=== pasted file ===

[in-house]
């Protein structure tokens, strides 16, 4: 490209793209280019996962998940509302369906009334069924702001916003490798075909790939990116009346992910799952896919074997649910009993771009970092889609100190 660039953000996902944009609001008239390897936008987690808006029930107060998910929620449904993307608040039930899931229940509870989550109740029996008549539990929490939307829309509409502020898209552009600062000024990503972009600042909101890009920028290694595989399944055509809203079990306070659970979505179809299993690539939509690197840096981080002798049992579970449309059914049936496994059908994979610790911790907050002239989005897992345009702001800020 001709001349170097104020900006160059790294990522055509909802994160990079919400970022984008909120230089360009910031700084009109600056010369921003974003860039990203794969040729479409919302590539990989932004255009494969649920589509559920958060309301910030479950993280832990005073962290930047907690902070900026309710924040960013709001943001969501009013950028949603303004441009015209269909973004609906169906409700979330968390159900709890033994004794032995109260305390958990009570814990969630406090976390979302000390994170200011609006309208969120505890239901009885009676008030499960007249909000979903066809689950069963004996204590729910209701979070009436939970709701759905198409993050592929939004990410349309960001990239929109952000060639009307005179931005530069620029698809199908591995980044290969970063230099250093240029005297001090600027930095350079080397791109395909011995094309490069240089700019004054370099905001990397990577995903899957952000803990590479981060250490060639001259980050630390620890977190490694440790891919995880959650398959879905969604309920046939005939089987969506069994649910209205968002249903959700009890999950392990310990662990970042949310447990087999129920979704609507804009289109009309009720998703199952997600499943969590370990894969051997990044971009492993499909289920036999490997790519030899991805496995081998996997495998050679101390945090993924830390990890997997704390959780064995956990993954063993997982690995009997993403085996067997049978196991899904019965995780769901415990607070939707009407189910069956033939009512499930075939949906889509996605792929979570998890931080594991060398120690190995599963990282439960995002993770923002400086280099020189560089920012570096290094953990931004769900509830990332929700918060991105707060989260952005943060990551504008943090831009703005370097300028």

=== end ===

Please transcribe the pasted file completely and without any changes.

[in-house]
């Protein structure tokens, strides 16, 4: 490209793209280019996962998940509302369906009334069924702001916003490798075909790939990116009346992910799952896919074997649910009993771009970092889609100190 660039953000996902944009609001008239390897936008987690808006029930107060998910929620449904993307608040039930899931229940509870989550109740029996008549539990929490939307829309509409502020898209552009600062000024990503972009600042909101890009920028290694595989399944055509809203079990306070659970979505179809299993690539939509690197840096981080002798049992579970449309059914049936496994059908994979610790911790907050002239989005897992345009702001800020 001709001349170097104020900006160059790294990522055509909802994160990079919400970022984008909120230089360009910031700084009109600056010369921003974003860039990203794969040729479409919302590539990989932004255009494969649920589509559920958060309301910030479950993280832990005073962290930047907690902070900026309710924040960013709001943001969501009013950028949603303004441009015209269909973004609906169906409700979330968390159900709890033994004794032995109260305390958990009570814990969630406090976390979302000390994170200011609006309208969120505890239901009885009676008030499960007249909000979903066809689950069963004996204590729910209701979070009436939970709701759905198409993050592929939004990410349309960001990239929109952000060639009307005179931005530069620029698809199908591995980044290969970063230099250093240029005297001090600027930095350079080397791109395909011995094309490069240089700019004054370099905001990397990577995903899957952000803990590479981060250490060639001259980050630390620890977190490694440790891919995880959650398959879905969604309920046939005939089987969506069994649910209205968002249903959700009890999950392990310990662990970042949310447990087999129920979704609507804009289109009309009720998703199952997600499943969590370990894969051997990044971009492993499909289920036999490997790519030899991805496995081998996997495998050679101390945090993924830390990890997997704390959780064995956990993954063993997982690995009997993403085996067997049978196991899904019965995780769901415990607070939707009407189910069956033939009512499930075939949906889509996605792929979570998890931080594991060398120690190995599963990282439960995002993770923002400086280099020189560089920012570096290094953990931004769900509830990332929700918060991105707060989260952005943060990551504008943090831009703005370097300028």